Our source for Toads and Diamonds was The Blue Fairy Book, one of a series of twelve collections of folk and fairy tales for children edited by by Andrew Lang. This is the first book in the series, published in 1899. The book contains translations of seven Perrault stories. It can be downloaded in various e-book forms from Project Gutenberg here. An audiobook is available from Librivox here.
(n: temper, singular) The way that a person is feeling at a particular time; mood. He is in a pleasant/bad temper. (อารมณ์) 3000
(adj: bad-tempered) Someone who easily gets angry when things don't happen as they want.
(v: lose one's temper) [idiom] To suddenly get angry about something. (โกรธ)
(n: widow pl widows) A woman whose husband has died. (แม่ม่าย) 3000
(v: beat, beats, beaten or beat, beating) 1. To hit a person or animal repeatedly to cause pain. 2. To hit something (such as a drum) repeatedly. 3. To make the regular movements needed to do something. 1000
(n: bride-price pl bride-prices) The money or goods given in some countries by a man or his family to the family of a woman he wants to marry.
(n: bucket pl buckets) An open container with a handle that is used especially to hold and carry water and other liquids; a pail. 3000
(n: diamond pl diamonds) A very hard, usually colorless, precious stone; used especially in expensive jewelry. 4000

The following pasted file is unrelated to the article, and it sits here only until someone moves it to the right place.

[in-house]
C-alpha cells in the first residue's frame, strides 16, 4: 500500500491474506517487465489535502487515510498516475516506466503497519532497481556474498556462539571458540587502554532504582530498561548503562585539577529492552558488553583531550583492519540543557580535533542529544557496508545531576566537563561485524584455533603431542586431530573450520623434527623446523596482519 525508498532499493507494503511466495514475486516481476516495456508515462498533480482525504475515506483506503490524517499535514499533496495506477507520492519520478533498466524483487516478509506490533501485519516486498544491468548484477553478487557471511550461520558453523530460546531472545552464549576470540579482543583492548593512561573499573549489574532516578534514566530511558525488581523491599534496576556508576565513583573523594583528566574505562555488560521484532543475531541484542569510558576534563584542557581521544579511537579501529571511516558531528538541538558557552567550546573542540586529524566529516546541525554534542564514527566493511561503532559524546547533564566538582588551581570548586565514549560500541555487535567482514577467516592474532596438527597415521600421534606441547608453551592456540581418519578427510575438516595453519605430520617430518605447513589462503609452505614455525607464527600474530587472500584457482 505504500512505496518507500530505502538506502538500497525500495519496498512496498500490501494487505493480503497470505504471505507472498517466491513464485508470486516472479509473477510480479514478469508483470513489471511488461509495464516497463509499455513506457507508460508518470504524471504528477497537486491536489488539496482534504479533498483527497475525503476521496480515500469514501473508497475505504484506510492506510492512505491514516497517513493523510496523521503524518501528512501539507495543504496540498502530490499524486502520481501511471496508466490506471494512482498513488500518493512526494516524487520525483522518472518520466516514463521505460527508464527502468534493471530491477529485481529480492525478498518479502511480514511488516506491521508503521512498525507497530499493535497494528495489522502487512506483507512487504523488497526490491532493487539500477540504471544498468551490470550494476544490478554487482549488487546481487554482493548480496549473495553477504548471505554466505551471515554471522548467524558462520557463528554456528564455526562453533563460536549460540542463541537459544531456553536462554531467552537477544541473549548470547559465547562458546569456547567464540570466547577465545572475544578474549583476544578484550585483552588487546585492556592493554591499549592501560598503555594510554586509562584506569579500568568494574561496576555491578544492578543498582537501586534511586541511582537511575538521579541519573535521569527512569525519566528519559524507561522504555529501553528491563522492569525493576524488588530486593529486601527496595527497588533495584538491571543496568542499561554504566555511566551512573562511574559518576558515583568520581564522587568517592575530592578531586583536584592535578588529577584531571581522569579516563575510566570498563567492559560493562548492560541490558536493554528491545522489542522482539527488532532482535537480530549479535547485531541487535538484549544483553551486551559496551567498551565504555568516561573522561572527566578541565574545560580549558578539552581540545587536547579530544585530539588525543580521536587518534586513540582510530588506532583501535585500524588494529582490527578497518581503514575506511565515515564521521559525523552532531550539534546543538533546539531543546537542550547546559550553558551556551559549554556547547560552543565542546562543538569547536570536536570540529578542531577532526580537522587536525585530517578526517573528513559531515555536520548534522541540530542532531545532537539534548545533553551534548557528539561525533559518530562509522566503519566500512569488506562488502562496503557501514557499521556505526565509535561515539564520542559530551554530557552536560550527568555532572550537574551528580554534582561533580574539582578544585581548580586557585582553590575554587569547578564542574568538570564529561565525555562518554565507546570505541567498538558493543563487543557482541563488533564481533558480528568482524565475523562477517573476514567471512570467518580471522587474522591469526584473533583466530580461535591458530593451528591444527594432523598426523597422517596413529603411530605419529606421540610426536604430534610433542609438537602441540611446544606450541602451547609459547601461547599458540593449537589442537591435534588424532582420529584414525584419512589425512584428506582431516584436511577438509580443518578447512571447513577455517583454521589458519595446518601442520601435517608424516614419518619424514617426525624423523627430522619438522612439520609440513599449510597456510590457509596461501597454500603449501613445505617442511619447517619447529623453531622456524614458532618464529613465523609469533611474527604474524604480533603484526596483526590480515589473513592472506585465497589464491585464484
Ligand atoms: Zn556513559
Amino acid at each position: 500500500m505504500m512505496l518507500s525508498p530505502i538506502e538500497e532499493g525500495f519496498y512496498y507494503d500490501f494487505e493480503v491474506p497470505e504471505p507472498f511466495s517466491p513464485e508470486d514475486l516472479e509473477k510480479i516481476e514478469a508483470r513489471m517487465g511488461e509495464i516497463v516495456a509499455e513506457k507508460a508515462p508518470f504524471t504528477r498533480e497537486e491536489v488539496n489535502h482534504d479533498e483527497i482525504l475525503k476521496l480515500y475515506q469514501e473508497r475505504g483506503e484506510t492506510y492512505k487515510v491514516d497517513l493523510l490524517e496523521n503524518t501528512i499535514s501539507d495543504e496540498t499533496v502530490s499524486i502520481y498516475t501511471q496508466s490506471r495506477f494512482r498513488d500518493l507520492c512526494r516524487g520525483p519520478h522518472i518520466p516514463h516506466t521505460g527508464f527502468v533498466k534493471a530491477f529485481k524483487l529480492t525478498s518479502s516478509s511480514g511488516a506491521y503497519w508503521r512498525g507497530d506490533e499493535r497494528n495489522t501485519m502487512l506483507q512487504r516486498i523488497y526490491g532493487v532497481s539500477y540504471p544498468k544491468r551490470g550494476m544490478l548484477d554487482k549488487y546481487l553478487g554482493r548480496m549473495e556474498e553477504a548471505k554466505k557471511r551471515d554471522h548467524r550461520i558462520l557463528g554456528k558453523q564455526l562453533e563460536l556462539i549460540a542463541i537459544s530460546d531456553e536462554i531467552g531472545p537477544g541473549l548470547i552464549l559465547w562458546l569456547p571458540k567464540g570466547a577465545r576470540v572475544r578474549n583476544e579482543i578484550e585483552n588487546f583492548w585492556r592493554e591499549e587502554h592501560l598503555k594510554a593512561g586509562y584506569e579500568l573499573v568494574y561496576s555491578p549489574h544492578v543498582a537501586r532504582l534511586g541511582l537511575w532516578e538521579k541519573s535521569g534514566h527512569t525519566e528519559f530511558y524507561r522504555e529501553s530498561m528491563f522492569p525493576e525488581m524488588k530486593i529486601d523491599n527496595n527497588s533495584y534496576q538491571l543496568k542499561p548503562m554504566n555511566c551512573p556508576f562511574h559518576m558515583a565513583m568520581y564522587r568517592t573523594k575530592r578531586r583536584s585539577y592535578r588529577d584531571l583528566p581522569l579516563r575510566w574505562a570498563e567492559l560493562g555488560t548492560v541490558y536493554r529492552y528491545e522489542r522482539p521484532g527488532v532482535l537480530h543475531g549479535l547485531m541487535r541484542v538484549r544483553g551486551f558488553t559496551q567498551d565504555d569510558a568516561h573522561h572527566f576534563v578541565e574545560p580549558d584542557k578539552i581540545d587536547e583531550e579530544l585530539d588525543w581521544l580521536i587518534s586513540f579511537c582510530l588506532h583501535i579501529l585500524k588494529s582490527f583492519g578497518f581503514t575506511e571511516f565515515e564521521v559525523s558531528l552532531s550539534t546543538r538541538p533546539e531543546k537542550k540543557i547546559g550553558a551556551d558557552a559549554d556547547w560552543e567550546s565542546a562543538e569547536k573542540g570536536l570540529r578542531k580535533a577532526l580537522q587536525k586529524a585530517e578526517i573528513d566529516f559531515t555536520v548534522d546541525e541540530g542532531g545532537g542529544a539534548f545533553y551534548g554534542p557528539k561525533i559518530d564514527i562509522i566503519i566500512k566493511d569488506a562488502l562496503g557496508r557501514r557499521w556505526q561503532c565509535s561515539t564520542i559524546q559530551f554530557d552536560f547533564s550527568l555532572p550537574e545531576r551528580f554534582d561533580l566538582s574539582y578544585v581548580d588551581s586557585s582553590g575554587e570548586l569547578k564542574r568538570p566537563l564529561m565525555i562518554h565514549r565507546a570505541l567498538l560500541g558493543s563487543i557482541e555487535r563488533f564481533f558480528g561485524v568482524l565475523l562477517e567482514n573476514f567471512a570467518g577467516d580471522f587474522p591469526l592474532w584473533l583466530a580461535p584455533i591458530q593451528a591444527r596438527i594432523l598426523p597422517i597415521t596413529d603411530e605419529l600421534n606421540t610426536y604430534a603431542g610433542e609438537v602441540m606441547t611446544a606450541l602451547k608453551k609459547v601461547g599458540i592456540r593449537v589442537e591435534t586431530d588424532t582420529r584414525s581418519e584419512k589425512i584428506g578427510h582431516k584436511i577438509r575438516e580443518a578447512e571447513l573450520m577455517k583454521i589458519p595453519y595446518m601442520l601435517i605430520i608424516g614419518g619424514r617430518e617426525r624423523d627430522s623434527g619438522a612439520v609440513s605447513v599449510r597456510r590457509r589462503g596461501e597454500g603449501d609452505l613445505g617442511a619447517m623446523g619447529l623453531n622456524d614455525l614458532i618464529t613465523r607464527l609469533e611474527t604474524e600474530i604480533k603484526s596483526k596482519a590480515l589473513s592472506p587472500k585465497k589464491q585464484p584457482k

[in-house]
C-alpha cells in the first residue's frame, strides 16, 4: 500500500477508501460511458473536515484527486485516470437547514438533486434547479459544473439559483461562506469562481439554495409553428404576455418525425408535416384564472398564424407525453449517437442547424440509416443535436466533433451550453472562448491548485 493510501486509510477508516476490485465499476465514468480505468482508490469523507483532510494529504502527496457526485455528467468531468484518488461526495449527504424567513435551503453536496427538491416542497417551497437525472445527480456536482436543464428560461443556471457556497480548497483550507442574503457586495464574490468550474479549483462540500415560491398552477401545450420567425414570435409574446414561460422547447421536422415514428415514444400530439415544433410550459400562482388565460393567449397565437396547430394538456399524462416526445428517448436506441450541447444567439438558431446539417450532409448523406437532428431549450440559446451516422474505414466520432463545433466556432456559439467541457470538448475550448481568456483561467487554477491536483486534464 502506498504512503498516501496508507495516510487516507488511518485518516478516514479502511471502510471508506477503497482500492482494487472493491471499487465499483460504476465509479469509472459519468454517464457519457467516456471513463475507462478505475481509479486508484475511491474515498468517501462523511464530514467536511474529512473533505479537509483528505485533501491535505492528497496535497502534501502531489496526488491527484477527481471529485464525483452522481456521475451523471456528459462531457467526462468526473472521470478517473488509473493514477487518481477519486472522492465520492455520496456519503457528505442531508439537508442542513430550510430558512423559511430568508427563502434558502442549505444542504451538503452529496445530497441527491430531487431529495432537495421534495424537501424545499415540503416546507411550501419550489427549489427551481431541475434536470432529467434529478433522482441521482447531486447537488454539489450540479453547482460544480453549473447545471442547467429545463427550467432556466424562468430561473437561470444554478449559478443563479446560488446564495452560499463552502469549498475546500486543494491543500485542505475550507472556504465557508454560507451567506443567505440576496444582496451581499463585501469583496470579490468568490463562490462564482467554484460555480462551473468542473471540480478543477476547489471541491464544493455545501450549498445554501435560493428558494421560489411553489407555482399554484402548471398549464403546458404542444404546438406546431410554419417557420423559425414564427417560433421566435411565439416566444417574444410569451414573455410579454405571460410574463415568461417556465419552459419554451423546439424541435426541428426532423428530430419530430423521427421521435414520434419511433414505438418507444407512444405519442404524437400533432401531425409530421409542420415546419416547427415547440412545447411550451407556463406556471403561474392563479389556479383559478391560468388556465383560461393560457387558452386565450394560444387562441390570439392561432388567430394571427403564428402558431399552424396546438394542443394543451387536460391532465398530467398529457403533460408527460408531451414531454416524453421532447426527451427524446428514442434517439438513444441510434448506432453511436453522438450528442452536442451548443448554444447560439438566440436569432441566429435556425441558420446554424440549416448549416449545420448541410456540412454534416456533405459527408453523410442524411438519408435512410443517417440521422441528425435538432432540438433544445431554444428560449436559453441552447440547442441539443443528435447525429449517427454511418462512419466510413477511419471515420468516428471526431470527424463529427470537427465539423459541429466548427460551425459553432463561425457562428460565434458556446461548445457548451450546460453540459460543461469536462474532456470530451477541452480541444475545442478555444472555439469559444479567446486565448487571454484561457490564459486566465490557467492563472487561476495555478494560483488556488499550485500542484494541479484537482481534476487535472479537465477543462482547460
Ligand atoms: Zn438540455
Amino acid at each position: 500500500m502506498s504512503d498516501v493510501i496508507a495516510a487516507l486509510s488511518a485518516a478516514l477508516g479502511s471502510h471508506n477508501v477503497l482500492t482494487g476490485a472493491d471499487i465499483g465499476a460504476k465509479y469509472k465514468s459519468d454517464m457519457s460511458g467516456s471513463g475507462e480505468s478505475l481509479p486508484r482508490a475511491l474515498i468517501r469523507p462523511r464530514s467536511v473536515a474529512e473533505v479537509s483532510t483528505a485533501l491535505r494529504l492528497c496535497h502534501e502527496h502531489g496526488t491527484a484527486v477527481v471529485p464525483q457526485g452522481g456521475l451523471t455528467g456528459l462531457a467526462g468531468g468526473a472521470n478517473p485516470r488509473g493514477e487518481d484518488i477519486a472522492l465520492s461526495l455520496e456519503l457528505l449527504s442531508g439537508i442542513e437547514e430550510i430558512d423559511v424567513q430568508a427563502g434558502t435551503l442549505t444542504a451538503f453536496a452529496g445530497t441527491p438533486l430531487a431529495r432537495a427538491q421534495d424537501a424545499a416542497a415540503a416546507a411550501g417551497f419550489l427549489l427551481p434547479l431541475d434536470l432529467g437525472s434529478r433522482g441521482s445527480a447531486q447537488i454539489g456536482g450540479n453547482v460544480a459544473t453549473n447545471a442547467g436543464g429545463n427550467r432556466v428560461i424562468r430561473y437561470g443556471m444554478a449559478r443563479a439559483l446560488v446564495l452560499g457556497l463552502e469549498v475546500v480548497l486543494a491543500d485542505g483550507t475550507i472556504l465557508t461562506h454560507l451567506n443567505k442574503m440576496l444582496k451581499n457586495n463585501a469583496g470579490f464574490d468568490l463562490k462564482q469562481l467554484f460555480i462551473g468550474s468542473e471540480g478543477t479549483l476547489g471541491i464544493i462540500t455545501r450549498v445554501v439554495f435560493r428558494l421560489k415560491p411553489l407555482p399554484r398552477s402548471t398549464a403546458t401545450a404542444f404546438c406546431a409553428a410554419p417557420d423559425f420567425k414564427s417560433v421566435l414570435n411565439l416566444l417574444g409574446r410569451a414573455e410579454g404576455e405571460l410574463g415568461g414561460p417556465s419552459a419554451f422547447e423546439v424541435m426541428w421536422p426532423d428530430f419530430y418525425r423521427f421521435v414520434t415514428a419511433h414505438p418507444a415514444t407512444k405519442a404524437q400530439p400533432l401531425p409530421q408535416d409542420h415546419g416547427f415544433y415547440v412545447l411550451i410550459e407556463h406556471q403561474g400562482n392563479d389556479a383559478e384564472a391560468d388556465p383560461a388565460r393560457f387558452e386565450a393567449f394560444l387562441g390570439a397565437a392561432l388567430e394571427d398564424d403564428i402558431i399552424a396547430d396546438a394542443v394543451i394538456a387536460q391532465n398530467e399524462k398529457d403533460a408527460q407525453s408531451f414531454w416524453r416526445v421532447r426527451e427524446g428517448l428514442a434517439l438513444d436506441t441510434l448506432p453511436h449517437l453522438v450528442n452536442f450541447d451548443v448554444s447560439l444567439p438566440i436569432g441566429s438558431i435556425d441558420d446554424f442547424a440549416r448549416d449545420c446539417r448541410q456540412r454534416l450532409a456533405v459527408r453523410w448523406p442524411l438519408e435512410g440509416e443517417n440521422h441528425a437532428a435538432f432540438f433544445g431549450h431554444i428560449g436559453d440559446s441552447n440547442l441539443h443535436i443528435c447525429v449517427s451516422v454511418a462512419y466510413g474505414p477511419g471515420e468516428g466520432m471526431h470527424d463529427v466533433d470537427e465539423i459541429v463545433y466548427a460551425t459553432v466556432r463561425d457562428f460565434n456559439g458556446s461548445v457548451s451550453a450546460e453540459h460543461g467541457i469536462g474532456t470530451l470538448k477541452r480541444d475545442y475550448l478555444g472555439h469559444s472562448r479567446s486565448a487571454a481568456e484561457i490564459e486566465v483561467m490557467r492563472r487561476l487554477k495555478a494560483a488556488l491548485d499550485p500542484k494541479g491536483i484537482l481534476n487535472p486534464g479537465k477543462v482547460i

(n: fairy pl fairies) An imaginary creature having magical powers. (นางฟ้า) 4000
In early literature, fairies could change themselves into any form. Thanks to Walt Disney, most people today think that they all look like the picture on the left.
(adj: polite) Having or showing good manners or respect for other people. 3000
(adj: proud, prouder, proudest) 1. Feeling very pleased because of something you have done or own, someone you know, etc. She felt proud as she watched her daughter graduate. 2. Having a too high opinion of oneself; arrogant. She was too proud to talk to us. 2000
(n: pride, noncount) A feeling of pleasure and satisfaction at one's achievements, possessions, family etc. She watched with pride as her daughter graduated. 3000
(adj: rude, ruder, rudest) 1. Not having or showing good manners or respect for other people; not polite. 2. Using language or behaving in a way that makes people feel hurt, angry, or upset. Rude language. A rude joke.
(adv: rudely) In a rude way. Rudely dressed. He rudely interrupted me. 3000
(n: servant pl servants) Someone who is hired to do household or personal duties [such as cleaning and cooking]. (คนรับใช้) 1000
(n: silver, noncount) A valuable, soft, grayish-white metal that is used to make jewelry, coins, knives, forks, etc. (ธาตุเงิน) 3000
(n: toad pl toads) A small animal that looks like a frog but has dry skin and lives on land. (คางคก) 7000
(n: spring pl springs) 1. The season of the year between winter and summer when plants begin to flower or grow leaves. (ฤดูใบไม้ผลิ) 2. A source of water coming up from the ground. (น้ำพุ) 3. A twisted or coiled piece of metal that returns to its original shape when it is pressed down or stretched. (สปริง; ขดลวดที่เด้งได้) 2000